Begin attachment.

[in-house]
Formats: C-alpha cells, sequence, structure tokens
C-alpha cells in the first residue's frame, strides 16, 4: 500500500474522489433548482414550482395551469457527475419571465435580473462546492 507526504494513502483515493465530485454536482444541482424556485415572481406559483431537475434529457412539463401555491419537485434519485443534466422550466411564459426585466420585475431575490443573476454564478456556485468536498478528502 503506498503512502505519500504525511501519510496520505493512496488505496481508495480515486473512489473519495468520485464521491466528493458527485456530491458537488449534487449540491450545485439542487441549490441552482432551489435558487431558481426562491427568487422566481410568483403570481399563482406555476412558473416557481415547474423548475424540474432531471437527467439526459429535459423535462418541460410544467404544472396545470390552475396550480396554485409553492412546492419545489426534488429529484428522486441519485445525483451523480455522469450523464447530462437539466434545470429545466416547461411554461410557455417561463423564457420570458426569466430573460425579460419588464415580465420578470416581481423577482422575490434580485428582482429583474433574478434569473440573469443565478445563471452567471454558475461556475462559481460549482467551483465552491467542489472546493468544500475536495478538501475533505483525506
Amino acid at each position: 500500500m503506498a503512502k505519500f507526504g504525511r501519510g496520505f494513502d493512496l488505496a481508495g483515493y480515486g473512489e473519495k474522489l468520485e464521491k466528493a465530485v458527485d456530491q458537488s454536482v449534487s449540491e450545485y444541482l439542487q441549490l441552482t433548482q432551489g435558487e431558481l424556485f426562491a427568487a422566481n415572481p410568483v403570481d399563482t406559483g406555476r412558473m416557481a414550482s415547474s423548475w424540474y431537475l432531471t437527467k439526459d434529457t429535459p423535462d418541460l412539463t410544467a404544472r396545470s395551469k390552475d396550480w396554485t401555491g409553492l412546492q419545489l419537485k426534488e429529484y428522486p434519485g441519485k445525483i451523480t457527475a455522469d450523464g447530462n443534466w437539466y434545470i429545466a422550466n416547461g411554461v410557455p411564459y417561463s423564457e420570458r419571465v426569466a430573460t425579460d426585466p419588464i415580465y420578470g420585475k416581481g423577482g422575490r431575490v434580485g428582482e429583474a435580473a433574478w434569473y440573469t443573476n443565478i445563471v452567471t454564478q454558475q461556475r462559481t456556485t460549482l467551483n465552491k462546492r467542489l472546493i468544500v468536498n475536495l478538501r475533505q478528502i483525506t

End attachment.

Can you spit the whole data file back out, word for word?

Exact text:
[in-house]
Formats: C-alpha cells, sequence, structure tokens
C-alpha cells in the first residue's frame, strides 16, 4: 500500500474522489433548482414550482395551469457527475419571465435580473462546492 507526504494513502483515493465530485454536482444541482424556485415572481406559483431537475434529457412539463401555491419537485434519485443534466422550466411564459426585466420585475431575490443573476454564478456556485468536498478528502 503506498503512502505519500504525511501519510496520505493512496488505496481508495480515486473512489473519495468520485464521491466528493458527485456530491458537488449534487449540491450545485439542487441549490441552482432551489435558487431558481426562491427568487422566481410568483403570481399563482406555476412558473416557481415547474423548475424540474432531471437527467439526459429535459423535462418541460410544467404544472396545470390552475396550480396554485409553492412546492419545489426534488429529484428522486441519485445525483451523480455522469450523464447530462437539466434545470429545466416547461411554461410557455417561463423564457420570458426569466430573460425579460419588464415580465420578470416581481423577482422575490434580485428582482429583474433574478434569473440573469443565478445563471452567471454558475461556475462559481460549482467551483465552491467542489472546493468544500475536495478538501475533505483525506
Amino acid at each position: 500500500m503506498a503512502k505519500f507526504g504525511r501519510g496520505f494513502d493512496l488505496a481508495g483515493y480515486g473512489e473519495k474522489l468520485e464521491k466528493a465530485v458527485d456530491q458537488s454536482v449534487s449540491e450545485y444541482l439542487q441549490l441552482t433548482q432551489g435558487e431558481l424556485f426562491a427568487a422566481n415572481p410568483v403570481d399563482t406559483g406555476r412558473m416557481a414550482s415547474s423548475w424540474y431537475l432531471t437527467k439526459d434529457t429535459p423535462d418541460l412539463t410544467a404544472r396545470s395551469k390552475d396550480w396554485t401555491g409553492l412546492q419545489l419537485k426534488e429529484y428522486p434519485g441519485k445525483i451523480t457527475a455522469d450523464g447530462n443534466w437539466y434545470i429545466a422550466n416547461g411554461v410557455p411564459y417561463s423564457e420570458r419571465v426569466a430573460t425579460d426585466p419588464i415580465y420578470g420585475k416581481g423577482g422575490r431575490v434580485g428582482e429583474a435580473a433574478w434569473y440573469t443573476n443565478i445563471v452567471t454564478q454558475q461556475r462559481t456556485t460549482l467551483n465552491k462546492r467542489l472546493i468544500v468536498n475536495l478538501r475533505q478528502i483525506t